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Sundog Productions Opens, Reduces Carbon Footprint

Textile plant using green and sustainable solutions expands and celebrates grand opening.

Founder CAS Shiver leading a ribbon cutting for Sundog's grand opening on Jermantown.

Founder CAS Shiver leading a ribbon cutting for Sundog's grand opening on Jermantown. Photos by Caroline Burr

Think a “Made in America” product that features custom tie-dye, all created in an eco-friendly way is too good to be true?

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Fixing a common thread snag at the Sundog's embroidery station.

Sundog Productions has it all and recently celebrated the grand opening of its 40,000-square-foot facility on Saturday, June 1. Located at 3850 Jermantown Road, Sundog Productions is the only manufacturing facility on the East Coast to adopt a method of green energy that powers the entire production process all under one roof. By using solar energy, the company estimates that it avoids CO2 production of about 80 tons a year. Jack Levenson, development director from Amidus, a clean energy company headquartered in Maryland, headed the solar installation. He explained the savings to be equivalent to “an annual planting of over 20 acres of forest or over 300 cars being taken off the road.” The new facility saves 3.75 million British thermal units (Btu’s) per day by focusing on green and sustainable solutions. This will “reduce its carbon footprint through the use of geothermal and solar energy systems and eco-friendly dyes,” said CAS Shiver, founder of Sundog Productions.

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Rows of t-shirts await their final dye for the classic swirl pattern.

Starting in out of his father’s garage, CAS Shiver has been making hand–dyed t-shirts since 1986. Jermantown Road is the company’s fourth location. Now the factory stands within what was previously a parking garage. Shiver saw the potential of this large space, filled in the lot’s walls and created a facility that now produces more than 13,500 t-shirts a day. Sundog Productions employs only 55 workers, which includes three company designers who create designs for Disney, Universal Studios and bands such as the Grateful Dead. Eco-friendly dyes are applied by hand and the prepared shirts are eventually folded by hand. The closest things to machines are the washing machines that are powered by a heat tank heated by solar energy. As some shirts require specific graphics, Sundog uses a simple air-driven screen printing press. The screens are reused and remade as long as possible.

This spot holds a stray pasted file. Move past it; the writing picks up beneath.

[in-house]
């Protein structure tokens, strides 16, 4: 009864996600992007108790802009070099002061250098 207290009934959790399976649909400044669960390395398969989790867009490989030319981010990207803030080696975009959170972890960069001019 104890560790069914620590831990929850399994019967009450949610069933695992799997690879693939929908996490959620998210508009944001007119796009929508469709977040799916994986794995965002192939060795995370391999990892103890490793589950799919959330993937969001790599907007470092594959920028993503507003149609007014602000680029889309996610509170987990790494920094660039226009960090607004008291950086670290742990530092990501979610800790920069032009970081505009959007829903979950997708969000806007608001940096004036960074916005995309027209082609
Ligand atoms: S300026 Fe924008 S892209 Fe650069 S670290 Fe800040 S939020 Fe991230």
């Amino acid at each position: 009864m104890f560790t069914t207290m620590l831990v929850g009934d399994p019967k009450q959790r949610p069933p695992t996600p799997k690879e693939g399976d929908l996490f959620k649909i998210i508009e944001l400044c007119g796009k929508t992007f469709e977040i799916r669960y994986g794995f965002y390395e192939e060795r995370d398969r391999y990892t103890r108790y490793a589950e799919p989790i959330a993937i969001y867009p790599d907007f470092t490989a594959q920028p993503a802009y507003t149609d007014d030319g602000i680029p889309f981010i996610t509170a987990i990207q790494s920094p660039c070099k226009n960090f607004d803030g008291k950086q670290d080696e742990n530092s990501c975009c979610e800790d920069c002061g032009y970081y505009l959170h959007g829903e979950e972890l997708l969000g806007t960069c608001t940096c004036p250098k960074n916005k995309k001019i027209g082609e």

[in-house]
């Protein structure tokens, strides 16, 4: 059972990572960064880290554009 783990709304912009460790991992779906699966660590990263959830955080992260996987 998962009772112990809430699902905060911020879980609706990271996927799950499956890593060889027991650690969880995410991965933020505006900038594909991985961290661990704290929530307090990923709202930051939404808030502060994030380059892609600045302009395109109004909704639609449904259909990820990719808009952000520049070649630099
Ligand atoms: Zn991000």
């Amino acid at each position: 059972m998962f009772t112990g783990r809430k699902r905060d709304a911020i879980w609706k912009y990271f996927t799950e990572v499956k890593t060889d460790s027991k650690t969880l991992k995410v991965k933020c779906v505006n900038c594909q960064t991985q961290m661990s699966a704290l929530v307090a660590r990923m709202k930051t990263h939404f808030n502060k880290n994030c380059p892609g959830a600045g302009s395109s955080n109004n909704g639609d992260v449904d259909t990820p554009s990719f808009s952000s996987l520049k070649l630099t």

With the diversity of product and variability of requests, they are still able to screen print two million shirts annually and John Sague of Sundog said, “the thing that’s amazing about this place is we never say no.”

The grand opening featured a bundle of guided factory tours. Popular shirt designs, framed in Sundog’s old screen print frames, line the hallways at the entrance of the factory. From shirts created for independent retailers, to shirts designed for Joe’s Crab Shack, Sundog Productions’ increased efficiency does it all. The attention to finding a sustainable solution reduces Sundog’s carbon footprint by 40 percent. Sundog’s Dave Wood said, “This is a fun place to be.” Having known Shiver from high school, he’s been with the company for about 14 years. “We all come from different viewpoints and in a creative environment like this, it all comes together,” he said.